Shouldn’t public education be free? Why are you charging school fees if this is the case?
The CBE is committed to students and their learning and the choices we make are based on that sole priority. We are also committed to keeping educational dollars in the classroom. Fees only go to cover items that are not fully funded by the government. In the case of noon supervision and ISM, no provincial funding is provided so the cost is covered by fees. In the case of transportation, the provincial government does provide some funding, but it doesn’t cover the total cost of the service.
While no one at the CBE wants to charge fees, they are an unfortunate reality and we work very hard to provide good value for the money spent.
Here are a few examples.
At the CBE, the transportation fee is $335 per school year, or $33.50 per month.
For that amount a student is picked up each and every school day, transported safely to their school and dropped off at their school. At the end of the day the process is reversed with the student being picked up, safely transported and then dropped off close to their home. Most students travel less than 800 metres to their yellow school bus stop.
Over our approximate 184 school days that service costs about $1.82 per day. By way of comparison, a one way fare on Calgary Transit for a student is $2.10. A round trip would be $4.20; so $1.82 is significantly less.
For noon supervision the fee is $285 for a five days a week coverage. Over the school year that amounts to about $1.55 per day. That ensures that your child is supervised while allowing teachers the time to focus on students and their learning.
The fee paid for noon supervision is also an eligible child care expense and can be claimed on your tax return for a credit. Just as in transportation, only users of the service pay the fee.
Then there are the instructional supplies and materials fees. This fee provides school supplies and other important materials. That fee ranges from $30 for the early years to $152 for a high school student. Once again, over the course of the school year that works out to between 16 and 83 cents per school day.
We are also criticized for not offering a family maximum. A family maximum is problematic for a few reasons. First, a maximum simply moves the burden elsewhere. For example, to smaller families not at the arbitrary maximum. Or, the burden moves to the learning budget which means fewer dollars to directly support all students and their learning. And finally, just because a family has multiple children does not necessarily mean they don’t have the ability to pay. Our waiver process ensures that those who need relief, regardless of family size, have access to the support that they need.
The CBE collects about $51 million in fees in the course of the school year. If we were to eliminate fees, that would mean that $51 million would have to be found somewhere else in the system to cover those costs. To give you a sense of perspective, here is what $51 million means in our system:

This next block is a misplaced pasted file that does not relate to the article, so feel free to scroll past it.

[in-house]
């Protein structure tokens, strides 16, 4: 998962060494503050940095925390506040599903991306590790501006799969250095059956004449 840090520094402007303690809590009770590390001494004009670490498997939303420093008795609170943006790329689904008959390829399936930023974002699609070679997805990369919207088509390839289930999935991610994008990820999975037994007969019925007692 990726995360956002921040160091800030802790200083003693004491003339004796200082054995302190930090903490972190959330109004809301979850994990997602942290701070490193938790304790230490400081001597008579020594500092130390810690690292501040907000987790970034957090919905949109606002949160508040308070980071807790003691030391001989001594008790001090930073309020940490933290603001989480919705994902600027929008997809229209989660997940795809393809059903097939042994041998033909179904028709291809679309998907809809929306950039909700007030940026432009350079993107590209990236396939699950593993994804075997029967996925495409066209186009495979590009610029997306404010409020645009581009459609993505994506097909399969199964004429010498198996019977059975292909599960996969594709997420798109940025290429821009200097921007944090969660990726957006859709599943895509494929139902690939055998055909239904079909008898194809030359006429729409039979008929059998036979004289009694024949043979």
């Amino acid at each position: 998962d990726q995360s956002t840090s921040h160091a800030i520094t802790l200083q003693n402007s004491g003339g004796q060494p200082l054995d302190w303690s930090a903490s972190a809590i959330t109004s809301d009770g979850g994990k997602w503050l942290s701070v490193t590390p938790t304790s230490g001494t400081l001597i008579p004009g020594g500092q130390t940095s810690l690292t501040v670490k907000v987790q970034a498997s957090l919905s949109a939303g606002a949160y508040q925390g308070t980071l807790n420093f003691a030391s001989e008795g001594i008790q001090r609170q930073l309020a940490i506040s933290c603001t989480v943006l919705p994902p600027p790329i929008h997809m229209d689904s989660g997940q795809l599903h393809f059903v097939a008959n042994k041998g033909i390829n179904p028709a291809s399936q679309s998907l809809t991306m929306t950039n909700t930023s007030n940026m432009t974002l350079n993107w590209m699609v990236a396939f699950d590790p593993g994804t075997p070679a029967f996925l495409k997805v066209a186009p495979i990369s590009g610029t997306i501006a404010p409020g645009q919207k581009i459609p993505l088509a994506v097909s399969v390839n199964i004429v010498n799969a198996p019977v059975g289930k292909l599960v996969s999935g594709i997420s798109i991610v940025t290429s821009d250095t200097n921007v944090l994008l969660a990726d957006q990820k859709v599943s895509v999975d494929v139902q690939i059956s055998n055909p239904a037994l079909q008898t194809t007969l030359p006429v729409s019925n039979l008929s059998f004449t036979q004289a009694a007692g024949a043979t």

- $51 million pays for approximately 415 teaching positions across the system. However, we don’t consider cutting teaching positions to be a viable option because of the impact on learning. It is, however, a choice that could be made.
- $51 million is enough to fund five high schools annually, or about 10 good-sized elementary schools. Once again, not a viable option when we want to focus on students and their learning.
That said, where else could money be found? Here are some other options:
- Eliminate the entire budget for Facilities and Environmental Services and save $51.2 million. While that generates the funding to pay for fees consider that no school would be maintained or repaired. No custodial staff keeping the facilities clean and comfortable, no maintenance staff fixing the broken door or windows, no one to mow the lawns or clear the snow.
- Eliminate the total amount spent on legal services, communications and public engagement, finance, information technology, human resources, the office of the Chief Superintendent and the Board of Trustees. In doing this you save about $48.9 million but you are still short $2.1 million. You would still need to eliminate the equivalent of about 17 teachers. If we pick this option there is no one to purchase the goods and services, pay the bills, hire and support staff, maintain the technology infrastructure, communicate and engage with you, our students, parents, and community, or provide the necessary strategic direction to the CBE.
- Eliminate the total amount dedicated to Board and System Administration (currently at a very modest 2.7 per cent of revenue and the lowest of the four metro school jurisdictions) of $37 million. You are still $14 million shy so you need to eliminate the equivalent of 114 teaching positions. In doing this we have no elected trustees to advocate with the provincial government for adequate funding, no strategic direction or planning, and we eliminate all of the supports that are necessary to operate a $1.3 billion organization with 240 schools and more than 119,000 students.
When we do need to charge a fee we work diligently to ensure that we provide good value for the money paid. No child is denied access to their public education by an inability to pay a fee, and we encourage families who may be struggling to apply for a waiver or to speak directly to their principal.